Re: My left earbuds on my JVC gummy earphones went out.
I have this problem all the time with my JVC earbuds. This may sound a little gross but it will work. I put the ear phone in my mouth and **** on the end of it pretty hard. What I have found is that sweat or even wax will plug the little hole and prevent the sound from coming out.
Re: My left earbuds on my JVC gummy earphones went out.
My left ear buds went out too. but mine are bluish/green. I think that you should just buy new ones, whats the point if you cant hear out of one of them?or repair them.. just buy a new pair. I think mine broke from swinging it around and wrapping it around my mp3 player when im not using it.
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You could ask direct. Link at the bottom. Normally, you just switch them on and then set your phone to search and then when found you click on it and then PAIR. If it asks for a code the default is 0000 (4 x zeros)
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you can make both of the earbuds work. You can open the earbud where the speaker is that you use to hear the musik. Use a soldering iron and a lead. check if the wire inside has removed, fix it back and you will hear sound on both earbuds.
They should come apart right where the metal meets the plastic, just below the buds themselves - be careful, one set like that I took apart were actually surface-mounted to the housing, there weren't any leads to repair...
i have the same problem. its not the headphones. its the itouch. its something to do with the jack-i think. because whenever i jiggle the plug eventually i can hear some of my music eventually. its a pain. and so how do i fix that ish?
It is likely that your right stereo channel has either been severed somehow or there is a severe short in one of the cables. What you can try to do to test this theory is first turn on your music. Then wiggle the cable at the very base of the right earbud. If nothing happens wiggle the cord right where it connects to the stereo jack. If still nothing happens run your fingers along the right earbud audio cable bending and twisting it. If at any point you hear music again then you likely have a short. If it is near the earbud then it is going to be difficult to fix since these earbudfs have a large gauard. If the short is at the stereo jack then the fix is simple. A standard 1/8" stereo jack can be purchased from any electronics or audio store. You can then fairly easily seperate teh old stereo jack and solder this new one in place. Search the internet for tutorials on how to do this if need be. Even if you do not get any kind of sound when wiggling it at the base of the jack this is the most likely culprit since this is where most of the stress on the headphones occur. Be wary though, if you do attempt a stereo jack repair you will void whatever kind of warranty your earbuds may have so check before you try. But, in teh end you may end up saving a 60-100 dollar set of earbuds for 5-8 dollars. Hope this helped.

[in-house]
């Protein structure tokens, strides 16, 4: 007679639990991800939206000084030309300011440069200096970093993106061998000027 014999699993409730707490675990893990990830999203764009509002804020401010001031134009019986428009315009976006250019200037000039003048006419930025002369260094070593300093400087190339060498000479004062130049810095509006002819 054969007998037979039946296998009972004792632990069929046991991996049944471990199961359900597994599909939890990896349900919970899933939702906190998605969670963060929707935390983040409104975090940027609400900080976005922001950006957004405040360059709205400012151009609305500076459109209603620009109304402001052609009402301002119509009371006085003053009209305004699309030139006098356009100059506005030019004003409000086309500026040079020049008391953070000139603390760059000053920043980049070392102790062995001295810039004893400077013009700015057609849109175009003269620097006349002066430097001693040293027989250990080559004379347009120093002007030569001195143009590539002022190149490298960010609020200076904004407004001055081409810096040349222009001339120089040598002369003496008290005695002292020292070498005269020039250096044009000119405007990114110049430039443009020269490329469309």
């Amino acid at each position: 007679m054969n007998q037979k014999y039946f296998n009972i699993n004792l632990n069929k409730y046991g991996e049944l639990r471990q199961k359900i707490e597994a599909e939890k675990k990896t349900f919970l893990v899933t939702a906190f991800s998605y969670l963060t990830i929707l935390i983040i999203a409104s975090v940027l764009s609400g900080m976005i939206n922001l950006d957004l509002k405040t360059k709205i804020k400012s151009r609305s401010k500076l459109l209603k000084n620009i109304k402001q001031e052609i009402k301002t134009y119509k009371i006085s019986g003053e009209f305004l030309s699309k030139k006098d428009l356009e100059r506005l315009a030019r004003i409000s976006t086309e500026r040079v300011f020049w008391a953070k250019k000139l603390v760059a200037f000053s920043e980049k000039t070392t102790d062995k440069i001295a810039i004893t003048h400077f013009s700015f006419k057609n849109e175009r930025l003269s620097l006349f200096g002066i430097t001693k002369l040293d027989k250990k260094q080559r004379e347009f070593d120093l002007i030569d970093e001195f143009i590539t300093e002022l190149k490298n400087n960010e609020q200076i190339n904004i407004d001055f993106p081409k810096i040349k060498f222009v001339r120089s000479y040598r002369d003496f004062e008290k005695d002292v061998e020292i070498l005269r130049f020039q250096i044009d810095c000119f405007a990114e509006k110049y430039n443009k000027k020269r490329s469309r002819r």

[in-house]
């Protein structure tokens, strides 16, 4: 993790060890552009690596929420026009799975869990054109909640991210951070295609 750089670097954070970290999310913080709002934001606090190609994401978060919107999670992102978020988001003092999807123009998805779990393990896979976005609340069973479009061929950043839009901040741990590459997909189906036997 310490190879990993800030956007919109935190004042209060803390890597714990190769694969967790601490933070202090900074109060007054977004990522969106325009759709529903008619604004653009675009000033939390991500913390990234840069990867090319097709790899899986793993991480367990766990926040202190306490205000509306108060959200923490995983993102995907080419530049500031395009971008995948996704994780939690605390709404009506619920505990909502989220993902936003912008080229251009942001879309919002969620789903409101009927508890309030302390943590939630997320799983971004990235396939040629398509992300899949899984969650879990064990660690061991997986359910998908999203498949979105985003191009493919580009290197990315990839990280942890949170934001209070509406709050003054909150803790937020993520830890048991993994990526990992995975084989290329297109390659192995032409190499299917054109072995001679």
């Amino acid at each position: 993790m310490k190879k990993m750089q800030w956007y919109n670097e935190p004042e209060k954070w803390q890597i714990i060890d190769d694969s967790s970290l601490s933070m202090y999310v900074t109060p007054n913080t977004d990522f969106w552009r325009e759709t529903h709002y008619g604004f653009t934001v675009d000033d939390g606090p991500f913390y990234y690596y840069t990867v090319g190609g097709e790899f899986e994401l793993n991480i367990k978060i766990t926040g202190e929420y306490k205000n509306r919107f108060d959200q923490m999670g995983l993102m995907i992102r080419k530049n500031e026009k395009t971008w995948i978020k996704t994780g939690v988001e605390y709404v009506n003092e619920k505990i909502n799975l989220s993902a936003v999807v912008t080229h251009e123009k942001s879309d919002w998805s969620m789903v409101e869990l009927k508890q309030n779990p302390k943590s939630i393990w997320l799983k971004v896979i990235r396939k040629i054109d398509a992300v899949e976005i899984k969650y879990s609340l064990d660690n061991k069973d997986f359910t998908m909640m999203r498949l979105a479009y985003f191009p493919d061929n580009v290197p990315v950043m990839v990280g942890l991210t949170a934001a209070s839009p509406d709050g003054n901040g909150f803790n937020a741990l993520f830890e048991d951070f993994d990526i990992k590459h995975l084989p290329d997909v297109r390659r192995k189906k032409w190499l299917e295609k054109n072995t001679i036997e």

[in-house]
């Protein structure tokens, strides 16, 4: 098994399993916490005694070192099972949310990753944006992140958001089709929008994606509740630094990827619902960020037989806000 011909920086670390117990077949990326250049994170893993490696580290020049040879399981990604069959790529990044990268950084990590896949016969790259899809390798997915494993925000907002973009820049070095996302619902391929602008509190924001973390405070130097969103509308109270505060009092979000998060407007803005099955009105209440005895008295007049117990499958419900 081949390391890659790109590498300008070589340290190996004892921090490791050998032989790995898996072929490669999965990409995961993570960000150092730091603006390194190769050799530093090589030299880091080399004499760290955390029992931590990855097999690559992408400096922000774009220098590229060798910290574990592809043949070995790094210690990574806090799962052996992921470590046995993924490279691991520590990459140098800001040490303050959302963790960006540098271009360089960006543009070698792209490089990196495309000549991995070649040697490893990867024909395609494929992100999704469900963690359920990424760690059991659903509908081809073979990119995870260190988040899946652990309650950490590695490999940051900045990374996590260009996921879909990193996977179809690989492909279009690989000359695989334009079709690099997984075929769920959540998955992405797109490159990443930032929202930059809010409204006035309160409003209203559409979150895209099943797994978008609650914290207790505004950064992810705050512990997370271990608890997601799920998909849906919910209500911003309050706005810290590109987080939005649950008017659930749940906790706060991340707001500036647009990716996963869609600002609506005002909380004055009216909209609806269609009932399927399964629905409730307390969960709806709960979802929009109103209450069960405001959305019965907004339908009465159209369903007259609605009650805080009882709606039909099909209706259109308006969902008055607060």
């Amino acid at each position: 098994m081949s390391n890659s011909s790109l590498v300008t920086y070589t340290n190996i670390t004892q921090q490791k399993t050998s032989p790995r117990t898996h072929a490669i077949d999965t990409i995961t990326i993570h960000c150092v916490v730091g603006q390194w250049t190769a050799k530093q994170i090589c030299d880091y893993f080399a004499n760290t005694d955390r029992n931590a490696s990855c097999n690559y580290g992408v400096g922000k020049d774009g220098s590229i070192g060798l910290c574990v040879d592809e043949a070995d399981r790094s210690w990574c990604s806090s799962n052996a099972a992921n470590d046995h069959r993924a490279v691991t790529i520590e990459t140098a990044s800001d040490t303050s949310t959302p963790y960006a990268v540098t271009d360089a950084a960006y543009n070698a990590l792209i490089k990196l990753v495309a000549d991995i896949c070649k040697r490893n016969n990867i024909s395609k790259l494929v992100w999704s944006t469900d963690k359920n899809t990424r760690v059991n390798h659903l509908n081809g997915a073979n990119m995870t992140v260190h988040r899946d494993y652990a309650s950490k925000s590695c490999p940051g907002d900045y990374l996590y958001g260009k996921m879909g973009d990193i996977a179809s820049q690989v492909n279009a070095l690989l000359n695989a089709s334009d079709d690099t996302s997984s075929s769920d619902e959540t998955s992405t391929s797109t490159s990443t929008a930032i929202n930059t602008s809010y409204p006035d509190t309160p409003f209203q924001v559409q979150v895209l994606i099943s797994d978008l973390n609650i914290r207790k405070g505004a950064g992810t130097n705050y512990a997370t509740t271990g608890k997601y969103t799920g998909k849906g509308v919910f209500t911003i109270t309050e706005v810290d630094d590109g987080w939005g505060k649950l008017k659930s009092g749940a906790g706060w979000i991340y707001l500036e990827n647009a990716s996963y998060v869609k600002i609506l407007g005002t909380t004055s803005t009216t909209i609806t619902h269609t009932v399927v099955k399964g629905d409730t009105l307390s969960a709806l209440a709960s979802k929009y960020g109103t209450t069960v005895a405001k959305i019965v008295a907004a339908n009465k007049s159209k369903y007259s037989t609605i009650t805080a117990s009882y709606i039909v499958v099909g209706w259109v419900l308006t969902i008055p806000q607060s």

Here is a tip for people attempting to fix the mesh (which, as it happens, works great when done carefully)
use a set of nail clippers or small tweezers to grab the edge of the mesh and pull the mesh away from the earbuds. If you disconnect it completely, do not get upset. Use the tweezers to carefully scrape both sides of the mesh (try not to be surprised at the gunk that comes off)
Once you scrape them clean, carefully try to re-attach the mesh. if you pulled it off entirely and cant get it back on, you may have to be careful about your earwax buildup on the unit, as it can get deeper inside the earbud now that the mesh isnt protecting the interior. Otherwise, pop the bud's cover back on and enjoy your music!
Ive done this fix on two sets of earbuds since discovering it. One set had what I thought was a non-functional right earbud, but it turned out that the mesh was blocked and interfering with the sound! It was working like new moments later and I was very happy to not have to purchase new ones.